Retail types that have survived for centuries
The retail industry is currently going through massive upheaval due to COVID-19, and this is on top of turmoil that was taking place over the last decade due to general societal trends.
Some of this upheaval is good, but it is damaging to businesses, jobs, and people’s lives in the near term. At CNU 28 last week, retail expert and planner Robert Gibbs reported that apparel sales are down 90 percent, and home furnishings are down 50 percent.
As bankruptcies are reported in many retail and restaurant firms and there is potential for massive change and destruction, it is important to remember the retail trade place types that have survived for hundreds of years. Seth Harry, an architect and a retail expert, presented these types at CNU.
There are four primary mixed-use walkable retail types, Harry says—illustrated in his images at the top of this article. These types have survived for centuries, including many decades in the late 20th Century when the retail industry didn’t recognize them as legitimate types to build in the modern world.
- Corner stores. The smallest increment of brick-and-mortar retail, corner stores are crucial to supply basic needs, without a car, in a walkable neighborhood setting. They typically range from 800 to 5,000 square feet and serve a trade area of a quarter mile to half mile with 500 to 2,000 population, Harry says. The corner store is analogous to a “convenience store” in the automobile-oriented retail world.
- Main Street Shops, the equivalent of a “neighborhood shopping center.” This is a small main street, with 15,000 to 25,000 square feet, with a trade area of a half mile to 1.5 miles. It serves 1,000 to 3,000 people. This is similar in concept to a corner store, but with an expanded range of goods and services. It is typically anchored by a small convenience store or pharmacy. Other shops may include a carryout restaurant, hair salon, or dry cleaner.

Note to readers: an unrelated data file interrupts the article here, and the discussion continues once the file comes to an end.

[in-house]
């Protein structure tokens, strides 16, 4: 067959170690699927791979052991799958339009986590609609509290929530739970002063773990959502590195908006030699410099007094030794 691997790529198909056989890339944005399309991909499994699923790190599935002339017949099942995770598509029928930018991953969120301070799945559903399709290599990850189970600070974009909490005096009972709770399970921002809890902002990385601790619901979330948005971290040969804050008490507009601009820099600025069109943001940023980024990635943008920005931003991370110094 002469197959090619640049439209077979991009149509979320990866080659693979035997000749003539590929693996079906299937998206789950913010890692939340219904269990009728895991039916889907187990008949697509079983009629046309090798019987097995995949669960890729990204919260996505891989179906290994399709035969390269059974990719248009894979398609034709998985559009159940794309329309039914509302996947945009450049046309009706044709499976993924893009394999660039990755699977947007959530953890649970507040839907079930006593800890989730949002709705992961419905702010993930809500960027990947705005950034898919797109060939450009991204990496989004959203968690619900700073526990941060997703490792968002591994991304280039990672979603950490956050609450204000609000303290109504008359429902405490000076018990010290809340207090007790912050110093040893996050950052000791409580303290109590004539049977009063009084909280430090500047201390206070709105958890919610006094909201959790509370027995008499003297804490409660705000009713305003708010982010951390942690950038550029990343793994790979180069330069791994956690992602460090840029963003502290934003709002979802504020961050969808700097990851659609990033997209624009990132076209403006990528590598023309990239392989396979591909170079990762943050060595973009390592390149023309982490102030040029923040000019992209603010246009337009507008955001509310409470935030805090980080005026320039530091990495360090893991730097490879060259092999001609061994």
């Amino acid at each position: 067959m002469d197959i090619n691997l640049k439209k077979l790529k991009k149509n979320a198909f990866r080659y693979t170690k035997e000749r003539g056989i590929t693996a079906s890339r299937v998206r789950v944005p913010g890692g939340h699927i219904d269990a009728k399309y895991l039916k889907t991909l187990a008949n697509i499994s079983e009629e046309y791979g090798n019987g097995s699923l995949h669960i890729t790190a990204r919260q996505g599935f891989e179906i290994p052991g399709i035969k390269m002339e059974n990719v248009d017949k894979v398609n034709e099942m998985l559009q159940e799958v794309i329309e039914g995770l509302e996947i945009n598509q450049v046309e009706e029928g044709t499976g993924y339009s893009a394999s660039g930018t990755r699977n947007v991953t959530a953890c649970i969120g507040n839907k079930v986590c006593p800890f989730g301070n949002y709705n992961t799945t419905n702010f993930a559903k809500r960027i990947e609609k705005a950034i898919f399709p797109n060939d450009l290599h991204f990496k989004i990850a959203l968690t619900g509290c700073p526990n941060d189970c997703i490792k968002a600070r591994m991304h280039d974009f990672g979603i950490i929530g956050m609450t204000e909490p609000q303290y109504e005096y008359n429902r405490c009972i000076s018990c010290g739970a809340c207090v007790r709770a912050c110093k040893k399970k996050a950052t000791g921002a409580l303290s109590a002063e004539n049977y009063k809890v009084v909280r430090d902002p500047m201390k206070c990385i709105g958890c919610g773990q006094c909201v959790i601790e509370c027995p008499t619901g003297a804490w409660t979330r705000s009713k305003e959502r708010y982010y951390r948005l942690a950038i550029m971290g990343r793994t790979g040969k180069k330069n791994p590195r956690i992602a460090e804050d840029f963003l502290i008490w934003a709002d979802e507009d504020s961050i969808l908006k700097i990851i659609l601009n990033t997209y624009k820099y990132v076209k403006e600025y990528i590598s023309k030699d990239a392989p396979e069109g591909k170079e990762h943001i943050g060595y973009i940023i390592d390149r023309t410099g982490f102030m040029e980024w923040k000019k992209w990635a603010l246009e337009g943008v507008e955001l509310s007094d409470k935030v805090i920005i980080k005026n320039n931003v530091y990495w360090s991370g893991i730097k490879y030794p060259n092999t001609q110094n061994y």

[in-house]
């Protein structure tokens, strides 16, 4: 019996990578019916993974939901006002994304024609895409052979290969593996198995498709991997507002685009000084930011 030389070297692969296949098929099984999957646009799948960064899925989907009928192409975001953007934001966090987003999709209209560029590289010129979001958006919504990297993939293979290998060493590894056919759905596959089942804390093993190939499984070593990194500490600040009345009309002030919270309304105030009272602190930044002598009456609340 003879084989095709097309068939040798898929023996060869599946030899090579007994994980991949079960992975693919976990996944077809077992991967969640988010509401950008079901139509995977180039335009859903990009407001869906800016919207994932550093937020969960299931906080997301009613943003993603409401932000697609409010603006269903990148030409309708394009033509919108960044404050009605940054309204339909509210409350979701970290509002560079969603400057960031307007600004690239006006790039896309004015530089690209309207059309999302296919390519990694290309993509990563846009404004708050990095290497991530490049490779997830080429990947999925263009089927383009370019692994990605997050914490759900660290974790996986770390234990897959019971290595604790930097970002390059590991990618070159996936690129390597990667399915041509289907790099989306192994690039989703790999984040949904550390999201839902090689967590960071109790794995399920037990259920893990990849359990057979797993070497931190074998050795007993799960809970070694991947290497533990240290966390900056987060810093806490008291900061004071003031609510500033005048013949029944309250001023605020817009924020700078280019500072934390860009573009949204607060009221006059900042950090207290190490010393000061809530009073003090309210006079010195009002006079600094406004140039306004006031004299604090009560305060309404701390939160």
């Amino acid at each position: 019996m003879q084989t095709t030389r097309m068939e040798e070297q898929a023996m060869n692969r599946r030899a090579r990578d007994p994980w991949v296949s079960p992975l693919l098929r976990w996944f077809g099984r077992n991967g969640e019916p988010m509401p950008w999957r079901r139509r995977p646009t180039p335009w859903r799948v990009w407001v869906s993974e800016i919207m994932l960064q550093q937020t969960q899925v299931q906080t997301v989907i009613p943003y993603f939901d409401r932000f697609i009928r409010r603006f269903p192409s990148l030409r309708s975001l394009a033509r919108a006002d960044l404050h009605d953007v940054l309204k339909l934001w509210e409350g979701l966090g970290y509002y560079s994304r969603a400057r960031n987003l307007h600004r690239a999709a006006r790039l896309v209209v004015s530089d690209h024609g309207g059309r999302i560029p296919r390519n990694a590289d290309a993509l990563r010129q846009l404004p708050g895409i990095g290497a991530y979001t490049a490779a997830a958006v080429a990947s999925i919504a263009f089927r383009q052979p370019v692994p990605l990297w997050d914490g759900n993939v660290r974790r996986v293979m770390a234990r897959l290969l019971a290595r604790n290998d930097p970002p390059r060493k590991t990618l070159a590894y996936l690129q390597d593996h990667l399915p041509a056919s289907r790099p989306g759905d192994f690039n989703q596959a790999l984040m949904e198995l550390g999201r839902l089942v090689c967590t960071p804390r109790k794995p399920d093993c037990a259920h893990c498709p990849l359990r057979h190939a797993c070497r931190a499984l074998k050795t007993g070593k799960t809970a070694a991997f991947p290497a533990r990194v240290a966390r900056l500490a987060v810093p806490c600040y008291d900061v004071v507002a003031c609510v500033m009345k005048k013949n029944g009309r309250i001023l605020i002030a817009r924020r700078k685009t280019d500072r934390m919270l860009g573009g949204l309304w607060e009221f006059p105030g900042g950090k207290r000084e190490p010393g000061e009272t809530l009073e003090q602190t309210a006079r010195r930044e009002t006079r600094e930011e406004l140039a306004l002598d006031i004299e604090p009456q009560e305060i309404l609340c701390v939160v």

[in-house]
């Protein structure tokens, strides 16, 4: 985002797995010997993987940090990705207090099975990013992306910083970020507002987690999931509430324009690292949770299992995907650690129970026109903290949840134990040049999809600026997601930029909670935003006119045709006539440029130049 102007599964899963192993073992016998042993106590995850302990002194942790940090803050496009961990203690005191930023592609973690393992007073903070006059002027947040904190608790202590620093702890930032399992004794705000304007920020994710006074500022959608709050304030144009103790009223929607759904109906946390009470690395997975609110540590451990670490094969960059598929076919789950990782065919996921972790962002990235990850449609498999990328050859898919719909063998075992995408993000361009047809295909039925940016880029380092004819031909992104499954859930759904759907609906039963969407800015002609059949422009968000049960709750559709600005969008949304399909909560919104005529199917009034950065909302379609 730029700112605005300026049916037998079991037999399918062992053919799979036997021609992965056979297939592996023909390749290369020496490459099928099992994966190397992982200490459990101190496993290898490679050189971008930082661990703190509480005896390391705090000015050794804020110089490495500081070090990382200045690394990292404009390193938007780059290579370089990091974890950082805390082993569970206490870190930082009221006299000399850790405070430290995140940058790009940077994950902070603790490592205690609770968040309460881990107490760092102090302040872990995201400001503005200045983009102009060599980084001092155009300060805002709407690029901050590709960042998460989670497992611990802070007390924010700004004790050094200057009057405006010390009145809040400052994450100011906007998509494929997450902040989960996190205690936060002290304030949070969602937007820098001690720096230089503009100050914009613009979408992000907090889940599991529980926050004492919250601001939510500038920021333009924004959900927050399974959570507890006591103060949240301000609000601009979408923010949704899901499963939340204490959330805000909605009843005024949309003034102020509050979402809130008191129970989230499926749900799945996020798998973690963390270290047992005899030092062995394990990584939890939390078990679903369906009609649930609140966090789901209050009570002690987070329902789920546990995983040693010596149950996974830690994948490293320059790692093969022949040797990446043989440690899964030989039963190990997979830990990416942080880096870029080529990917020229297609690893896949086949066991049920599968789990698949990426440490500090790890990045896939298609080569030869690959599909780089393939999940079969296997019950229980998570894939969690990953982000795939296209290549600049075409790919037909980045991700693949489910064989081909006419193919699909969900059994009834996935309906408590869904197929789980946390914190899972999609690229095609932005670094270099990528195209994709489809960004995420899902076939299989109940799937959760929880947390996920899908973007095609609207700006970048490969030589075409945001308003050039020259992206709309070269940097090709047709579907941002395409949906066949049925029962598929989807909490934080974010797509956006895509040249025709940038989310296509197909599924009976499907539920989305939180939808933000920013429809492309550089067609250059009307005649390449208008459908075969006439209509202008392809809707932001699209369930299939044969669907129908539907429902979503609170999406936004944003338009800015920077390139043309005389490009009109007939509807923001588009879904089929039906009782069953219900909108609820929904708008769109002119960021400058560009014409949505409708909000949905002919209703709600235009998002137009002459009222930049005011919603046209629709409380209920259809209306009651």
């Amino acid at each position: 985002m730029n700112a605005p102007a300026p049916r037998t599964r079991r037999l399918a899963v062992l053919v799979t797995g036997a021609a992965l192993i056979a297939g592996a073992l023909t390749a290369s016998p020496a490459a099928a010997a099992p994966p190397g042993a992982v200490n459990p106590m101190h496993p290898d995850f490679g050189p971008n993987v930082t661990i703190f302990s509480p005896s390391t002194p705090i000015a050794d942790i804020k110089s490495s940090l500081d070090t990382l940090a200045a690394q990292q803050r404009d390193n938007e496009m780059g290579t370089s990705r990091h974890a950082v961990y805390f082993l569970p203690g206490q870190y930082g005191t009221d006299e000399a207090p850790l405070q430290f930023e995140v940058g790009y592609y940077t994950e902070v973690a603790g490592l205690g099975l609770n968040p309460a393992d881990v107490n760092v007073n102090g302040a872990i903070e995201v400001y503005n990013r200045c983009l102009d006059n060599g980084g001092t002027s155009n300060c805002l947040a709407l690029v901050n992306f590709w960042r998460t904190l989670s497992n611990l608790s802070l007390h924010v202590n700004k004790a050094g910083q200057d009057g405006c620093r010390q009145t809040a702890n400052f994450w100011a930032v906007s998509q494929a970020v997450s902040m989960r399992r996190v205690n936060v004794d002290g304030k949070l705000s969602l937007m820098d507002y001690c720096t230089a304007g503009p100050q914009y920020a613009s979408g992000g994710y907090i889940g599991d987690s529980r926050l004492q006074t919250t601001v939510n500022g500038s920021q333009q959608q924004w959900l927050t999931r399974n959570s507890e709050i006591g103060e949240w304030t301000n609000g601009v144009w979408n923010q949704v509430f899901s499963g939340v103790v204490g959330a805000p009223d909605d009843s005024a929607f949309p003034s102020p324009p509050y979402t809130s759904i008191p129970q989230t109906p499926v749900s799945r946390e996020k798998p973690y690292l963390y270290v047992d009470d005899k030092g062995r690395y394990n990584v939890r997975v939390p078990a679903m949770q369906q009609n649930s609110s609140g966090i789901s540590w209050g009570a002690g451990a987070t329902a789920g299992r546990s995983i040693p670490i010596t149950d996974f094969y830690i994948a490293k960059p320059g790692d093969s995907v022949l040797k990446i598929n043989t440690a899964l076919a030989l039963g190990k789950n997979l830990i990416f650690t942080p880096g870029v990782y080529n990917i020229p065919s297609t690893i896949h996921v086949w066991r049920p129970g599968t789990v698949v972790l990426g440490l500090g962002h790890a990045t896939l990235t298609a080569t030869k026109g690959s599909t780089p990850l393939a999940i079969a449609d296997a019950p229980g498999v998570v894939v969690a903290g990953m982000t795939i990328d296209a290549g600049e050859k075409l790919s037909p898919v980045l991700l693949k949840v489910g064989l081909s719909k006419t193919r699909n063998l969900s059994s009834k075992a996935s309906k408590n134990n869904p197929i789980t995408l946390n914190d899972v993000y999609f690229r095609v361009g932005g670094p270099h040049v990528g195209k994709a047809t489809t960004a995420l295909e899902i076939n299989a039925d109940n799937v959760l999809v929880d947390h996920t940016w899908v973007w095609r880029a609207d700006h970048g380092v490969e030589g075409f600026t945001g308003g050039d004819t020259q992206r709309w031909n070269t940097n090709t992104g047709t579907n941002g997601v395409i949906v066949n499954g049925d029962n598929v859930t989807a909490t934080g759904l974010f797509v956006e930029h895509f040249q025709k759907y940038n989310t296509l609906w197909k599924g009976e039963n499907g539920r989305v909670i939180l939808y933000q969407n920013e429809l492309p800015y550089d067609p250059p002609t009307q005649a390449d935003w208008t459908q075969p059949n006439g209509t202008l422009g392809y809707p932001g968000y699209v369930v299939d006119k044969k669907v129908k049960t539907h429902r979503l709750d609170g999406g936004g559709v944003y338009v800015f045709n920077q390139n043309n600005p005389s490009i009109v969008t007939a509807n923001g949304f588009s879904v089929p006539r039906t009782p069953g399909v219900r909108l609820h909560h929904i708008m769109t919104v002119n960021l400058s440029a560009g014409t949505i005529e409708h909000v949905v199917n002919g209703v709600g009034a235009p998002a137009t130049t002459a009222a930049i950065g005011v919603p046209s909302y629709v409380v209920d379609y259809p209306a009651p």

- Town Centers. In the image, Harry shows this as Main Street Shops, the equivalent of a “community shopping center.” This is a larger main street, with 40,000 to 100,000 square feet of retail, serving a trade area of 1.5 to 3 miles, with 3,500 to 25,000 population. This kind of a center is typically anchored by a grocery store, drug store, and small variety store. It includes a greater range of goods and services than the smaller main street.
- Downtown Shopping District. This is the equivalent, in the automotive world, of the regional shopping center. The Downtown Shopping District should provide the full range of goods, including general merchandise, apparel, groceries, electronics, and home accessories, in a variety of qualities and price points. It is typically anchored by two full-line department stores. Typical size of the Downtown Shopping District is 350,000 to 800,000 square feet or more.
As these types have survived for centuries, they are likely to survive for centuries more—despite Amazon and changes in technology, economy, and culture. Many of these types, especially Downtown Shopping Districts, have made a comeback in the last decade as populations have returned to downtowns. Regardless of pandemics and current upheavals, walkable urban living is valued again and these retail place types will continue to survive and thrive long into the future—even as they experience short-term difficulties.